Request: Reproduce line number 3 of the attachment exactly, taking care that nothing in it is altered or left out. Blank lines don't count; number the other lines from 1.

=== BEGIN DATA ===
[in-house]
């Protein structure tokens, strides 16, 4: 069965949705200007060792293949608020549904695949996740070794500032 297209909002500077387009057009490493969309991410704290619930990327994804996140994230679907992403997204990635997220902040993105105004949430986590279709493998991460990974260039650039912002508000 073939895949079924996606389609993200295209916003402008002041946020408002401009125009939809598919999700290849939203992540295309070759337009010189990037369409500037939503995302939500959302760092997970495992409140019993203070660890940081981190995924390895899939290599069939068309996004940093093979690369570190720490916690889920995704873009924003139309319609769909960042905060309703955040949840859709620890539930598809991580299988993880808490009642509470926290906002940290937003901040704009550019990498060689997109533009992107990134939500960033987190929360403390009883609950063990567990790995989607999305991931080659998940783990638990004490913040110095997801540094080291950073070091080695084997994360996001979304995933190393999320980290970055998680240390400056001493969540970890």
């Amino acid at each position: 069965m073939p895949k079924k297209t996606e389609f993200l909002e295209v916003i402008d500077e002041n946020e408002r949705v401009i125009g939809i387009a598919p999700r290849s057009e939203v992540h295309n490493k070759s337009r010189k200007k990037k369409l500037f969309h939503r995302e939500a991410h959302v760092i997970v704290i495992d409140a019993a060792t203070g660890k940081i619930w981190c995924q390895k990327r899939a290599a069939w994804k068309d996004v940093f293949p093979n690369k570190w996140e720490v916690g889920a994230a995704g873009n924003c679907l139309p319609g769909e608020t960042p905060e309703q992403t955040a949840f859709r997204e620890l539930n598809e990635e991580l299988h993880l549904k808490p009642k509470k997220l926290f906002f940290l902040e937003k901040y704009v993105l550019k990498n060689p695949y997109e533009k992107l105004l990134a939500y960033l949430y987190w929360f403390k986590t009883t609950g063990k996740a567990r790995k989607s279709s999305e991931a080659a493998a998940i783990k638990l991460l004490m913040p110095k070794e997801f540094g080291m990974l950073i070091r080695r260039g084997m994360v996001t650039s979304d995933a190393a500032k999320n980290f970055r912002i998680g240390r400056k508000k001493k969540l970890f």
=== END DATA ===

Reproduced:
């Amino acid at each position: 069965m073939p895949k079924k297209t996606e389609f993200l909002e295209v916003i402008d500077e002041n946020e408002r949705v401009i125009g939809i387009a598919p999700r290849s057009e939203v992540h295309n490493k070759s337009r010189k200007k990037k369409l500037f969309h939503r995302e939500a991410h959302v760092i997970v704290i495992d409140a019993a060792t203070g660890k940081i619930w981190c995924q390895k990327r899939a290599a069939w994804k068309d996004v940093f293949p093979n690369k570190w996140e720490v916690g889920a994230a995704g873009n924003c679907l139309p319609g769909e608020t960042p905060e309703q992403t955040a949840f859709r997204e620890l539930n598809e990635e991580l299988h993880l549904k808490p009642k509470k997220l926290f906002f940290l902040e937003k901040y704009v993105l550019k990498n060689p695949y997109e533009k992107l105004l990134a939500y960033l949430y987190w929360f403390k986590t009883t609950g063990k996740a567990r790995k989607s279709s999305e991931a080659a493998a998940i783990k638990l991460l004490m913040p110095k070794e997801f540094g080291m990974l950073i070091r080695r260039g084997m994360v996001t650039s979304d995933a190393a500032k999320n980290f970055r912002i998680g240390r400056k508000k001493k969540l970890f």